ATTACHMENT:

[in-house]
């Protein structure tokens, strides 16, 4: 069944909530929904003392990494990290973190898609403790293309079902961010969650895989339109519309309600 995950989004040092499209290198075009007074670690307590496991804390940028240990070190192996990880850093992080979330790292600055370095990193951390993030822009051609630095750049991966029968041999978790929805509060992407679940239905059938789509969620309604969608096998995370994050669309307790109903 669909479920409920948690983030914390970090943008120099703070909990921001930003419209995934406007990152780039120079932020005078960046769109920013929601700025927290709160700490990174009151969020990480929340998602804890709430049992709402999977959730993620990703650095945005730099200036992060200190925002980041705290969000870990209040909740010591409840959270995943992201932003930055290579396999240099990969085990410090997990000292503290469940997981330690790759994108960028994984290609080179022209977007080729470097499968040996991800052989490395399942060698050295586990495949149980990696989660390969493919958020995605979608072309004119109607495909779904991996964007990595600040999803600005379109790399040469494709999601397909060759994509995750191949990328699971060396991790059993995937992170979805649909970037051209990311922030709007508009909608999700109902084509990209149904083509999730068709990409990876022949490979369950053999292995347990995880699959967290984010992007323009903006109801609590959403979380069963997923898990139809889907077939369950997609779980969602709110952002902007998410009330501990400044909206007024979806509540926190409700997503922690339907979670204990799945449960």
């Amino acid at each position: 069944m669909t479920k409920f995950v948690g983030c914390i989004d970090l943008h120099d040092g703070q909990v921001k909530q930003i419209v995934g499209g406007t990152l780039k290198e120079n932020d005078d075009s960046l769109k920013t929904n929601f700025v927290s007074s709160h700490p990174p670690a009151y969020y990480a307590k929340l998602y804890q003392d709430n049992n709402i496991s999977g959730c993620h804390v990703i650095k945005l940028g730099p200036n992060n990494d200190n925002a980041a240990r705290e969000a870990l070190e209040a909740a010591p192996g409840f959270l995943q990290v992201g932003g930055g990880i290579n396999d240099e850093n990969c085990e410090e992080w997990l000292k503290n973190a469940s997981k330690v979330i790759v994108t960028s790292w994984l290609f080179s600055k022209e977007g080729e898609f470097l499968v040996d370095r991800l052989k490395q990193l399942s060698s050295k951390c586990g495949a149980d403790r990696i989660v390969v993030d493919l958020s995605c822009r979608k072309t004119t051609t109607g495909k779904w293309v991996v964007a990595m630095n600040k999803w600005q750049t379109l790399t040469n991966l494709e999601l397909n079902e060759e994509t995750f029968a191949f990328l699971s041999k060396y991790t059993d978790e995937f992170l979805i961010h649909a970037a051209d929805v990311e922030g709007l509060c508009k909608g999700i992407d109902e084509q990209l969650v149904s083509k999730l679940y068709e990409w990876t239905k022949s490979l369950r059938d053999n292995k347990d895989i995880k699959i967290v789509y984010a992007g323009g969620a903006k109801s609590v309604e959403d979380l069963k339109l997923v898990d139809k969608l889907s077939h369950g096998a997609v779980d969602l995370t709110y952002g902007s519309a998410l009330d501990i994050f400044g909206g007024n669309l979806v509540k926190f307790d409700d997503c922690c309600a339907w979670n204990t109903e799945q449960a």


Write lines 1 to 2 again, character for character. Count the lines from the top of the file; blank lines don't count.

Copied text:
[in-house]
């Protein structure tokens, strides 16, 4: 069944909530929904003392990494990290973190898609403790293309079902961010969650895989339109519309309600 995950989004040092499209290198075009007074670690307590496991804390940028240990070190192996990880850093992080979330790292600055370095990193951390993030822009051609630095750049991966029968041999978790929805509060992407679940239905059938789509969620309604969608096998995370994050669309307790109903 669909479920409920948690983030914390970090943008120099703070909990921001930003419209995934406007990152780039120079932020005078960046769109920013929601700025927290709160700490990174009151969020990480929340998602804890709430049992709402999977959730993620990703650095945005730099200036992060200190925002980041705290969000870990209040909740010591409840959270995943992201932003930055290579396999240099990969085990410090997990000292503290469940997981330690790759994108960028994984290609080179022209977007080729470097499968040996991800052989490395399942060698050295586990495949149980990696989660390969493919958020995605979608072309004119109607495909779904991996964007990595600040999803600005379109790399040469494709999601397909060759994509995750191949990328699971060396991790059993995937992170979805649909970037051209990311922030709007508009909608999700109902084509990209149904083509999730068709990409990876022949490979369950053999292995347990995880699959967290984010992007323009903006109801609590959403979380069963997923898990139809889907077939369950997609779980969602709110952002902007998410009330501990400044909206007024979806509540926190409700997503922690339907979670204990799945449960």